“LIFE SUCKS,” she says at the door,
a line not found in the greeter’s handbook.
My mental rolodex spins,
looking for the proper response.
What comes out is straight from my gut
“Sometimes it does, yes,”
a line not found
on the list of approved answers from mature Christians.
“And it ALWAYS will!” she says,
as if daring me
to prove otherwise,
to persuade her it isn’t true,
which might be what she really wants,
someone to tell her her situation will change,
but it’s outside my abilities, I know,
having near gotten over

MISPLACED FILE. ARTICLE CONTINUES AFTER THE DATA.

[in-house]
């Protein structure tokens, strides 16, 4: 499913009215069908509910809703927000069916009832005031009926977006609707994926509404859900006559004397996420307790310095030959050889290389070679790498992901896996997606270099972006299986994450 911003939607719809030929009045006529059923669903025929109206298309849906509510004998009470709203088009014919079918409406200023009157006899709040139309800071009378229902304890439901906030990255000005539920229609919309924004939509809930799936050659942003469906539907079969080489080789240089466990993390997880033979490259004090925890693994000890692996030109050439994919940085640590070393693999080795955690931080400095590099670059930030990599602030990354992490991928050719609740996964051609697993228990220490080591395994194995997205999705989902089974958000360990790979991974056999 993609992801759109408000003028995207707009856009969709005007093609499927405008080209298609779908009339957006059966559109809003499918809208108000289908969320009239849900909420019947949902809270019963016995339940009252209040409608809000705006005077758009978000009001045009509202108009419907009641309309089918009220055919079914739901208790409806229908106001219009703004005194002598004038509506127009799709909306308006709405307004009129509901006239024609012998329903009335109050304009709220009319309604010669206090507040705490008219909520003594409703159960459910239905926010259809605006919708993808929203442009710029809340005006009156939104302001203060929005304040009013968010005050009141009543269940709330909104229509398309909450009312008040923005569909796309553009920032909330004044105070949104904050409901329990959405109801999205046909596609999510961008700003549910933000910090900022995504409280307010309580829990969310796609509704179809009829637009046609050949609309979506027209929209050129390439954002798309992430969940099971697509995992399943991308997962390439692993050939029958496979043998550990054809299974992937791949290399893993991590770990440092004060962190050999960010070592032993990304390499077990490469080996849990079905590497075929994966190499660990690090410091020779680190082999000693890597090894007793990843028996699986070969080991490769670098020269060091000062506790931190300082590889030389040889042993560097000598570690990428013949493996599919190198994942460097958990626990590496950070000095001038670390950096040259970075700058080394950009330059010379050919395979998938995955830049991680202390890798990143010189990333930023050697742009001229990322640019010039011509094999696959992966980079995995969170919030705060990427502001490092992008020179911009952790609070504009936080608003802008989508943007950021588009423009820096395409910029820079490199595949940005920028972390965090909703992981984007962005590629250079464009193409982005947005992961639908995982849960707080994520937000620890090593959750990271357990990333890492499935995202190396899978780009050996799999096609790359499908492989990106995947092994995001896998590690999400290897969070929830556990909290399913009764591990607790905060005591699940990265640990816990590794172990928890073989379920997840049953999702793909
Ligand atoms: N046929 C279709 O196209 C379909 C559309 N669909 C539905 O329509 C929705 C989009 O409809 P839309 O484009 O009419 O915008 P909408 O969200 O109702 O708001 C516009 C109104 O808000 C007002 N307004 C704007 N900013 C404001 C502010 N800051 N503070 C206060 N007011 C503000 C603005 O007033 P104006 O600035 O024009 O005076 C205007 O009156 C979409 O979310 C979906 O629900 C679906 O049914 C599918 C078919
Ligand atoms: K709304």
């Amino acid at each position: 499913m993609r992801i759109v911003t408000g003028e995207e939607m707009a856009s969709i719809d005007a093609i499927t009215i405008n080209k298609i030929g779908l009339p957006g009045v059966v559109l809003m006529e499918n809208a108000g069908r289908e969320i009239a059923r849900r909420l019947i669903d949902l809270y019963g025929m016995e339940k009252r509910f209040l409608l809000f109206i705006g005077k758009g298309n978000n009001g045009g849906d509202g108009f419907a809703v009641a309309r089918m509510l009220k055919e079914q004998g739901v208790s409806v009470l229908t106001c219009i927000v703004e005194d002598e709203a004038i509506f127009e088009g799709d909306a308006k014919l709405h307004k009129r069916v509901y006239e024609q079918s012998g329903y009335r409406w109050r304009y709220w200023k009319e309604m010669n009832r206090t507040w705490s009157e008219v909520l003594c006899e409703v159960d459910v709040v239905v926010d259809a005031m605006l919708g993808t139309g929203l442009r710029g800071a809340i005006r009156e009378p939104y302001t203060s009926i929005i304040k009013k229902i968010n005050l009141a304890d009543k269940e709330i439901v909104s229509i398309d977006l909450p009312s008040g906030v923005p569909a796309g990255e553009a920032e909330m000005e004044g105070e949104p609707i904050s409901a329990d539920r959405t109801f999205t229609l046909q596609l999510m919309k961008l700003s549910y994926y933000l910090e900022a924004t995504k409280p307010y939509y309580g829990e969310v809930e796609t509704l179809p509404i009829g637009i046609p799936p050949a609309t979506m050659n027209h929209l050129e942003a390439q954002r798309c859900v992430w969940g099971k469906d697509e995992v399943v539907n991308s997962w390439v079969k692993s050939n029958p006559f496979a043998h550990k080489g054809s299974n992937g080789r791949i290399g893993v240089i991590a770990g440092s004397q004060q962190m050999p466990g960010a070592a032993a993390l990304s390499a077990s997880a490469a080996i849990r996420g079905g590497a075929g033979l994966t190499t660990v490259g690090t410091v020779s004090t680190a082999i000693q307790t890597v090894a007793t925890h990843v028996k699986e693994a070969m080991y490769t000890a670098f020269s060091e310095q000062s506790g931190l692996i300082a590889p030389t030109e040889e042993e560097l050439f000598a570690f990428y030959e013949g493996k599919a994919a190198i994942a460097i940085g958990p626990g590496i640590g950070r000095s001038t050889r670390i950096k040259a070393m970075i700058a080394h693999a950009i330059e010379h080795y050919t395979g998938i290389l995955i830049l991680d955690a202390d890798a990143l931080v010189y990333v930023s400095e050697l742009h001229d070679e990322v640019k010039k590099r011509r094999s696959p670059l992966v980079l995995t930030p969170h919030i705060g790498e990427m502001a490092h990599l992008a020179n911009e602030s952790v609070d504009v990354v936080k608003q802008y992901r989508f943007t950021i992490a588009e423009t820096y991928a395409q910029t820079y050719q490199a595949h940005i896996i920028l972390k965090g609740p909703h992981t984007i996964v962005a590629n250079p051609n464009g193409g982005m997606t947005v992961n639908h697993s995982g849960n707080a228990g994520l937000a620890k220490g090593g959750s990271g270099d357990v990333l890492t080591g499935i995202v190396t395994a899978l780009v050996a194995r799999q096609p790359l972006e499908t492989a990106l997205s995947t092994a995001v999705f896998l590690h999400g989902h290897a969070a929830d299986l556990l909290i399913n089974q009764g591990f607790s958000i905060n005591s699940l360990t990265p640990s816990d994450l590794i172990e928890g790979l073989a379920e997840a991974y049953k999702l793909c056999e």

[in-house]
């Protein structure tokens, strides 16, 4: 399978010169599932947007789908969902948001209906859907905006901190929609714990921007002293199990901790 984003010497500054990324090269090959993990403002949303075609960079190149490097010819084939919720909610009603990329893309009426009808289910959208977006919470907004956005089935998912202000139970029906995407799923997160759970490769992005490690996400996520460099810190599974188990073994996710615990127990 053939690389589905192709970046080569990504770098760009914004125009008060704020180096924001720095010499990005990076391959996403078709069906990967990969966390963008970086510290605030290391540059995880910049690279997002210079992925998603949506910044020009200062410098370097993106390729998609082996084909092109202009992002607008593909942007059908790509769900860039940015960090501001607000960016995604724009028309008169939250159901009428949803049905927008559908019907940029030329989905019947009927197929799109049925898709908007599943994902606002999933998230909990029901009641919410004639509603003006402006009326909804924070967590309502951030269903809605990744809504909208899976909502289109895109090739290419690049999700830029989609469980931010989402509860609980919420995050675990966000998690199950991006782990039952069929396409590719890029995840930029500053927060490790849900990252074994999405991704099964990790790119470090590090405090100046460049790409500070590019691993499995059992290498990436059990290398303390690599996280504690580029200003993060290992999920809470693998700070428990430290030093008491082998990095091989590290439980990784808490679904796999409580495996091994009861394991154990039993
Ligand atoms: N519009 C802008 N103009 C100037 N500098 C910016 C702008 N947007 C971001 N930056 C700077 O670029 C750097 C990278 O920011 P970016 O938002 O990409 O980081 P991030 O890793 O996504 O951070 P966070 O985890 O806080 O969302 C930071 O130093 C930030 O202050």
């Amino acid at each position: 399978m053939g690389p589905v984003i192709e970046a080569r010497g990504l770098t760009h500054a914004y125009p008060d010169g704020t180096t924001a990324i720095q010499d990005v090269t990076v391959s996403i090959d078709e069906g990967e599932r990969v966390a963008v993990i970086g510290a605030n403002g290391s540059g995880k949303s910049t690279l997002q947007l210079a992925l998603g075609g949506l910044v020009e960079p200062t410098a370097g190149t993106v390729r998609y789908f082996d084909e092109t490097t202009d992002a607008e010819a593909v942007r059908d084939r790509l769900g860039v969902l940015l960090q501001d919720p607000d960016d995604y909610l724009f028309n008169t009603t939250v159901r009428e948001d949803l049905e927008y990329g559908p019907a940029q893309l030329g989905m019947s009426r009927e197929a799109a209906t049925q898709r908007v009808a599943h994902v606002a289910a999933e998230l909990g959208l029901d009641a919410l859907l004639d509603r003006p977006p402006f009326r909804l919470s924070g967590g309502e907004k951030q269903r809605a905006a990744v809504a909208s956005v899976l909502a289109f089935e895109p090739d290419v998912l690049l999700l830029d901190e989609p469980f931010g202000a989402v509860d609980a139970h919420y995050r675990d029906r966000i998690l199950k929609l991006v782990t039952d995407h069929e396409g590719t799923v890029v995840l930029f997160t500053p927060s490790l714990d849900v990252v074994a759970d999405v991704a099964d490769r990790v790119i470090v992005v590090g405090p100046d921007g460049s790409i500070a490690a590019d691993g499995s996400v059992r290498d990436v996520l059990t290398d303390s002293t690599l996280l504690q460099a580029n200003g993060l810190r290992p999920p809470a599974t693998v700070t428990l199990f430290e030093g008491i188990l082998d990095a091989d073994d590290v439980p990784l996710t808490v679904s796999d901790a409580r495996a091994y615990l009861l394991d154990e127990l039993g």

believing I can fix things for people.
I have no magic words, only an admission.
“I’m familiar with that feeling,” I confess,
my standing in the good-influence club
flying right out the window.
I should just take the bulletin she’s handed me and go in.
“Things won’t ever change,” she says,
and I don’t know
whether she’s inviting another response
or intending those words to be the end of the conversation,
but when she repeats it,
“Things won’t EVER change. They will ALWAYS be this way,”
it’s my turn again.
Rolodex long gone,
all I have is the truth.
“I’ve thought that as well.
I’ve not always been right about it, though.”
I go settle into my seat, having found my place.